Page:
Anything We Do, Nature Did First | Biomimicry in Modern Design



Biomimetic design — design based on strategies and processes observed in nature — has long been a key factor influencing human innovation. Recently, scientists have started looking outwards towards nature to help inspire novel solutions to human-caused environmental issues, such as climate change and water pollution.  


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It is often said that nature is the ultimate architect — bullet trains, velcro, wind turbine blades; it was all executed on natural terms before ever being remodeled and implemented in human society. Our dependence on nature for inspiration has forever been a central part of modern methods of design — looking towards the behaviors of naturally existing beings, we can channel our observations in productive ways, conjuring up unique designs and applications we likely wouldn’t have otherwise thought of. It is quite possible that nature possesses the solutions to our most imposing problems — take, for example, our ongoing struggle with climate change and pollution.


This process of seeking inspiration in nature — biomimicry — is, in fact, becoming a huge part of novel sustainable initiatives. Teams of scientists, engineers, and environmentalists are joining forces, looking outwards towards the most sustainable construct of all for answers to their pressing questions. Through these collaborations, many innovative and exciting ideas have been proposed, with formidable research projects and product patents underway. We will take a look at some examples below.






Each year, an estimated 19-23 million tonnes of plastic waste leak into aquatic habitats, polluting our lakes, rivers, and oceans, harming the organisms who inhibit their fragile ecosystems. Decelerating the accumulation of long-lasting, toxic plastics in our environment has been a main priority of scientists, with no obvious solution as to where we can possibly put all these tonnes of plastics. We’ve tried burying plastic — but it just reappears — we’ve tried burning it – but this is a dangerous gesture, accompanied by a release of harmful chemicals into the air we breathe. 


Scientists have uncovered certain organisms in nature — for example, the wax moth caterpillar, who under certain conditions mistakes the chemical structure of plastic for wax — which can actually digest plastic, a fact which has inspired a series of interesting sustainability applications. In addition to selectively breeding wax moth caterpillars to become more efficient plastic decomposers, scientists are researching the enzymes that make this plastic decomposition possible in the first place. Scientists are in the process of synthesizing the compound for chemical use in recycling and other methods of plastic cleanup, with an intention to lessen the burden of harmful plastics in our landfills and waterways.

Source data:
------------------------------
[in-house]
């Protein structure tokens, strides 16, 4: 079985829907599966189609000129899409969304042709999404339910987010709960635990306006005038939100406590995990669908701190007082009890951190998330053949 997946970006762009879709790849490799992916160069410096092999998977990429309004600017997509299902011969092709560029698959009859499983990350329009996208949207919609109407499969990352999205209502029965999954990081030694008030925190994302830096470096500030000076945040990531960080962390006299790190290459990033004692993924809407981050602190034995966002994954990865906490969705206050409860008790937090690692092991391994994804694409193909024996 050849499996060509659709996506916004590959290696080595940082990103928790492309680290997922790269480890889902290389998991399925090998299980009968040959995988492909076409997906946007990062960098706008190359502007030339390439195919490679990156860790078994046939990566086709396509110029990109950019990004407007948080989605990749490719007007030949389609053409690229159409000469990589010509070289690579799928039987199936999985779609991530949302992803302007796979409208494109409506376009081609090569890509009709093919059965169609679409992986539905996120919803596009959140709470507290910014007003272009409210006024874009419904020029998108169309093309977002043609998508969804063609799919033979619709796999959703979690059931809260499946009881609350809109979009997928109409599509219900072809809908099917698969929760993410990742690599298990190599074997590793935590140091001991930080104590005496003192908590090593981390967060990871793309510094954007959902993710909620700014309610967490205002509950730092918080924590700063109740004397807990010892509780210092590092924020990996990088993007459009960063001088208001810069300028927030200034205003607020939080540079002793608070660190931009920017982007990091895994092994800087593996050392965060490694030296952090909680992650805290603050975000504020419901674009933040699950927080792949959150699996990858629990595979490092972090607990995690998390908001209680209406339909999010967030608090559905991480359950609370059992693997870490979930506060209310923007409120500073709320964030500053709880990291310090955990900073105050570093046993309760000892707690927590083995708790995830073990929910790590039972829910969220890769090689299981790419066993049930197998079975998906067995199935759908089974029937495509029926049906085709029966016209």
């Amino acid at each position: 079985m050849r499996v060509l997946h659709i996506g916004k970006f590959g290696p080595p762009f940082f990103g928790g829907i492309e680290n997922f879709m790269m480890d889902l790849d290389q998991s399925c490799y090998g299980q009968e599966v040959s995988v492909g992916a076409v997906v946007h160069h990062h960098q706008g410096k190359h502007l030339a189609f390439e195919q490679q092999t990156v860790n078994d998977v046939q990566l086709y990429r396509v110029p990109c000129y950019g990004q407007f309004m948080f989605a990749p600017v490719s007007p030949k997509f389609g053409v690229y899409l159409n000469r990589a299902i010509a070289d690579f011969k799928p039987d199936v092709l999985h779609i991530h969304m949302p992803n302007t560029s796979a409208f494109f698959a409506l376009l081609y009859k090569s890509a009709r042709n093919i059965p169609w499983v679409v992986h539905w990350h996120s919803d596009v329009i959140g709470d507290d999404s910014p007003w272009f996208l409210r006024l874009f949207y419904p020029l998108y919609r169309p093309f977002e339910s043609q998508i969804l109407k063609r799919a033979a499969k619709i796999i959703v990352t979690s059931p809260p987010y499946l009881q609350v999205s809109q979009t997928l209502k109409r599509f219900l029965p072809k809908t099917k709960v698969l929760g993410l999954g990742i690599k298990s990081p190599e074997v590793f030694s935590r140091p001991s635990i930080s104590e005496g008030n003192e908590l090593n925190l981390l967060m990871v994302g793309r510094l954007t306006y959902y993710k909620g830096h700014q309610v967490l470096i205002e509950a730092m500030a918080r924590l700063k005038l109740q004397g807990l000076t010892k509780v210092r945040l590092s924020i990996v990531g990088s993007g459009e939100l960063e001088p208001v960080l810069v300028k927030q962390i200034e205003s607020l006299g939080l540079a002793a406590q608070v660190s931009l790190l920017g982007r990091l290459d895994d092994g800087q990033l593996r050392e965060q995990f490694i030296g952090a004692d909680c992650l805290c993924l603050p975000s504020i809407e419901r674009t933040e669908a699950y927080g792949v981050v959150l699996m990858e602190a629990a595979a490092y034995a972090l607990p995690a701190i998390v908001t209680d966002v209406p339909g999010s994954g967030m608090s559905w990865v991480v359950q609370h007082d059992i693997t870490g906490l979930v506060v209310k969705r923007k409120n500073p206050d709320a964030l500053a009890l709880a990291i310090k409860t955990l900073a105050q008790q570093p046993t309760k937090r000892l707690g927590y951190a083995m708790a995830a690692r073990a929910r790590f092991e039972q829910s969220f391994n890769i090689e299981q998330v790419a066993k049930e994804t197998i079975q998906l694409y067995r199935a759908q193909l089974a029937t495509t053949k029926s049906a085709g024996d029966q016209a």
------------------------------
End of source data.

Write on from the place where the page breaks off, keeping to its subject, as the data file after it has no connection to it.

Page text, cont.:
The excess amounts of carbon released into our atmosphere – largely the result of booming industry and large-scale agricultural practice – have been an especially pertinent factor in the climatic shifts we see happening all over the world. Scientists have long struggled to create an efficient way to sequester some of this carbon and reduce the environmental impact of emissions. 


Looking to the natural world, scientists have devised a series of biomimetic solutions inspired by naturally occurring behaviors — for example, swarm intelligence in social insects like termites and bees and schooling behaviors in certain species of fish. One particularly promising proposition — which has already been turned into a commercialized commodity — is based on the photosynthetic properties of algae and other plants. 


AirCarbon™ is a high-performing plastic which — through a bioconversion technology — transforms recycled carbon emissions into usable materials. Had they not been repurposed, these emissions would otherwise have been released into the atmosphere, contributing to rising global temperatures. AirCarbon is cheaper than oil-based alternative plastics, and can be remodeled into a series of different substances – including everyday products – while simultaneously helping reverse the flow of carbon. 




Sometimes, we need not look further than our own biological makeup — this pollutant-capturing solution was inspired by our very own gut (with some collaborative points from the net-like feeding structures of marine organisms called salps) – specifically, the mucus found in our digestive and respiratory tracts. This design, aimed at helping to reduce the ever accumulating amount of environmental pollutants, features a kind of biodegradable hydrogel which, when placed on the sides of tracks inside Metro stations, would help to capture harmful air pollutants. While the gel is specifically catered to the underground conditions of London and other metros, similar designs might help solve air quality issues aboveground and in other urban locations. 




In many ways, nature serves as an ultimate blueprint, providing an outline of unique processes that can be adapted across contexts and scaled to accommodate different industry needs. Biomimetic design continues to shape modern methods of innovation, helping us solve challenges effectively and sustainably.



Highlight Image:
@ Unsplash, Andrej Lisakov

+ Words:
Tori Palone
Luxiders Magazine